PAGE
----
Tuesday, September 30, 2008

There have been people who have struck it rich in the market when others were losing their shirts and shorts and socks and... So who is seeing big returns right now? Someone has to be, right? Maybe they're just keeping their mouths shut because it would be imprudent to boast at a time when their colleagues are tearing their hair out...

Here's what I want someone to splain me: Say I make incremental payments into a 401K and as of January 1 this year, I had a balance of exactly $100,000. Let's be modest and say that as of today, my 401K's value is now $75,000. I put $100,000 actual value dollars in the account, so where did the $25,000 go? It had to go somewhere. Did it pop up like a carbuncle in someone else's account?

Answer me this in lay terms, and I'll send you a dollar.

8 comments:

Liz said...

It went away. Think of it this way: you buy a house, it goes up in value. You sell your 100K house for 125K. That extra 25K did not come from someone else's "account", it's just an increase in value. Similarly, if the value of a stock goes down, that money evaporates. Just like a house, stock is only worth what people will pay for it. It goes up when people keep buying regardless of how high the price is. It goes down when people keep selling regardless of how low the price is.

Anonymous said...

Delurking to take a crack at answering your question. What your investment's worth depends on what you bought with your money. If you bought $1000 in gold in 2004, it would probably be worth more today than if you bought $1000 in John Kerry campaign signs. If the folks managing your 401K kept what you gave them as cash, it'd be unchanged. Since they probably used it to buy stocks, bonds, or funds, it's now worth what a willing buyer would pay for those stocks, bonds, or funds.

In the race to generate profits, financial institutions have come up with clever "things" they can buy and sell, such as the interest from home mortgages. Since these investments are indirectly related to the real world (you're not buying Mr. Smith's mortgage, you're buying the profits from the interest on thousands of mortgages), it's difficult to know for sure what they're worth. To make matters worse, the folks who do know wouldn't tell you if that fancy investment is going bad...they'd try to sell it to you instead so they didn't have to take a loss. Since none of the investment houses (banks, brokerages, etc.) wants to get stuck paying top dollar for trash, the price of these fancy investments starts to fall.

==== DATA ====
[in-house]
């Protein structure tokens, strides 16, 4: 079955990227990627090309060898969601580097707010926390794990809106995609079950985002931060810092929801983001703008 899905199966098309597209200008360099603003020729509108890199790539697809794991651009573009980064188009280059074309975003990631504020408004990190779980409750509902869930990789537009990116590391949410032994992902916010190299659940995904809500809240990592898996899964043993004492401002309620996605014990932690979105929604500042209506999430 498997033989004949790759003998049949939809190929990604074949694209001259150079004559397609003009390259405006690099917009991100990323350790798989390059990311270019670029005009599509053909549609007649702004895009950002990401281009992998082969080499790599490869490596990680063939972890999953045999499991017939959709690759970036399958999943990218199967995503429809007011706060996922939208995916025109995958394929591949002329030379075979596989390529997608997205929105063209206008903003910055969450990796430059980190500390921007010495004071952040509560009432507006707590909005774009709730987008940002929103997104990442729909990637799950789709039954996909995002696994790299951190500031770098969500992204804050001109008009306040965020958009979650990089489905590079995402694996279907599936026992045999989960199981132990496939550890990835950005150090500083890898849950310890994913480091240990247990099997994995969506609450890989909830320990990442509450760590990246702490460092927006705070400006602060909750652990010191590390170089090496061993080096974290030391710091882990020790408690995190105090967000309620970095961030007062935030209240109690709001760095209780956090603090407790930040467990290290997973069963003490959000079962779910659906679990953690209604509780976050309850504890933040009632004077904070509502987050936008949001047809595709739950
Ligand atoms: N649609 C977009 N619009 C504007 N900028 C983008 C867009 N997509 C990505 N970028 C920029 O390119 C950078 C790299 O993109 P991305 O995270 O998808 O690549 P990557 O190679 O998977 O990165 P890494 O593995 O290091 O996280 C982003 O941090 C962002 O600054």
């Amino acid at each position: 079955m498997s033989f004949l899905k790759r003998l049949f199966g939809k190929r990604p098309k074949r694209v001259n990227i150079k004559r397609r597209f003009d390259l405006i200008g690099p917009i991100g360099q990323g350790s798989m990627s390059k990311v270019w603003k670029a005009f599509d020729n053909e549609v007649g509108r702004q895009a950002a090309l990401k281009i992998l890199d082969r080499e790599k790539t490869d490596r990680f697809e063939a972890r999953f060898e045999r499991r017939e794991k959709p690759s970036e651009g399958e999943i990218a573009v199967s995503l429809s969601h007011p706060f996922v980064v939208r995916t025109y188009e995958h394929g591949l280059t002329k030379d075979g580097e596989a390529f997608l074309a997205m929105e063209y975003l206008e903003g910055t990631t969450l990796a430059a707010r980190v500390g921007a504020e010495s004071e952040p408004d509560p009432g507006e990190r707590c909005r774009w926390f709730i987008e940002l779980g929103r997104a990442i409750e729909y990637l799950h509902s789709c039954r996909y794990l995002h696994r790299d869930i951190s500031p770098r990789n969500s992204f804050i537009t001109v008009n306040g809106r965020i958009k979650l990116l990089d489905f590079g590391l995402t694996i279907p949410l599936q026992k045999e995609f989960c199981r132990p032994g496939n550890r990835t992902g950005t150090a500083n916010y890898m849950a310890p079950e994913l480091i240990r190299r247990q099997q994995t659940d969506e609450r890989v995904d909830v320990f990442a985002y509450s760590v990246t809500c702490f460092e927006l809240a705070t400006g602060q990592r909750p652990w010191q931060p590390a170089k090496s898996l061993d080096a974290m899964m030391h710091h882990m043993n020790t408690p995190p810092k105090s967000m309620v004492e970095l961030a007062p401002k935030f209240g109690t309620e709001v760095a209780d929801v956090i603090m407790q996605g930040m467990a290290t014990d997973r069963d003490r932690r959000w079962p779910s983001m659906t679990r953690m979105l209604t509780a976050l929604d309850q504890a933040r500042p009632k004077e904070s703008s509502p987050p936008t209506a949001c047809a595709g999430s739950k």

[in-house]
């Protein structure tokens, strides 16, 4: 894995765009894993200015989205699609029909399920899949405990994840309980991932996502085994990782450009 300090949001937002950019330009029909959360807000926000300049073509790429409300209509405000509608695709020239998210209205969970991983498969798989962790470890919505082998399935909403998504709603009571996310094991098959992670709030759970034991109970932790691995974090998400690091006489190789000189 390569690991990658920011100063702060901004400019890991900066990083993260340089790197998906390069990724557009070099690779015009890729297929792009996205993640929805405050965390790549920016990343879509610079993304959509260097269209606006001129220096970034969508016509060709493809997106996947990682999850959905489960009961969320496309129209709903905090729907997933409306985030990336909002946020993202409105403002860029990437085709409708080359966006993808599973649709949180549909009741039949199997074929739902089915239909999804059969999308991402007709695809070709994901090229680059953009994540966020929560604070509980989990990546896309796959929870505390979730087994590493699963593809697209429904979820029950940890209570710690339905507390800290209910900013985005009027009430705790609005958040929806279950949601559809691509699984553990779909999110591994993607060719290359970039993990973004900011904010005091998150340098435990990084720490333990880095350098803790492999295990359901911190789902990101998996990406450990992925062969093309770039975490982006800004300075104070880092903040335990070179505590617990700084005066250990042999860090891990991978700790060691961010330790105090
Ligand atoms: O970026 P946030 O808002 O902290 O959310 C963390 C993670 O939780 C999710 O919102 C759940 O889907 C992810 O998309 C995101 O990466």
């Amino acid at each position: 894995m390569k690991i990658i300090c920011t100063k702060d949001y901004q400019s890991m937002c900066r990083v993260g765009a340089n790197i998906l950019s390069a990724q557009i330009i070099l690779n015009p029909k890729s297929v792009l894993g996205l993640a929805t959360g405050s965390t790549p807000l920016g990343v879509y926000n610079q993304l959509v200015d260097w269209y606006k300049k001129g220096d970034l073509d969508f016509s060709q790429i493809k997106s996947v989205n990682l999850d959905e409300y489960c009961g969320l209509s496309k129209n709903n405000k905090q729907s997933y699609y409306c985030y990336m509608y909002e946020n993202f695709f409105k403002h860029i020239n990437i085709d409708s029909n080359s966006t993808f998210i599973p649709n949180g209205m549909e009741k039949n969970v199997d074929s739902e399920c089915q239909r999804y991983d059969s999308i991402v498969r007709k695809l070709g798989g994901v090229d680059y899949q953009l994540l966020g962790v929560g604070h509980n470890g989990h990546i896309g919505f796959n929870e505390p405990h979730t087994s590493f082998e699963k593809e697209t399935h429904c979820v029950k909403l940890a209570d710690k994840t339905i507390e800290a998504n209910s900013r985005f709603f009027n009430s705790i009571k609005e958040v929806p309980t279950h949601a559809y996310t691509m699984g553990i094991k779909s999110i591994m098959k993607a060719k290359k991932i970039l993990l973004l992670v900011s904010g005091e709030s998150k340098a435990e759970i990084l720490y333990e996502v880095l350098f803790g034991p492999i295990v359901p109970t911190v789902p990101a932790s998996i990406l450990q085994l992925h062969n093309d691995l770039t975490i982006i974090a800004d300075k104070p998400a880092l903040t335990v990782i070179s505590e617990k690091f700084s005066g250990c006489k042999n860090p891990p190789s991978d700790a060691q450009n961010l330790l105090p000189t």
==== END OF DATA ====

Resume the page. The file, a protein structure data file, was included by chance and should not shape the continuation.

So, if that $1000 was used by your 401K manager to buy one of these fancy investments, there's probably no one out there who's fool enough to pay $1000 for it today.

Keep the dollar, even if this helps. At least it's worth a cup of coffee some places.

MJ (don't have a website or an blog)

John B said...

You Was Robbed!

Rob K said...

You shouldn't look at your 401(k) like a bank account, you should look at it as a box of stocks. You have the same number of stocks in there as you had before, it's just that people won't pay as much for them right now. Since stocks are cheaper now than they had been, you should buy if you have the spare money, because stocks tend to increase in value.

dneylon said...

It hasn't gone anywhere. The value of your 401k is like a for sale sign on a can of beans. Right now it's on sale at 25% off. Next week it might go back to it's regular price. Or if there's a shortage of beans the price might go higher. You just have to wait till the value goes up.

phlegmfatale said...

*little puffs of steam coming out my ears*
Bloody intangibles!

schnoobie said...

I knew thare wuz a reason I got my change in a Ball jar..in the backyard...buried under the chicken coop...hell I jes lucky to have that.... Your best investment??
Really Phlemmy !!S-H-O-E-S!!!!!!

Becky said...

That's quite a bit that you have in there! I got started late, so I'm trying to catch up. I can't add much more than what the others said, but the key is that these are for the long haul so they'll be back up long before we retire. I feel sorry for the folks that were just on the brink of cashing them out, though, for they now have to wait for the value to go back up.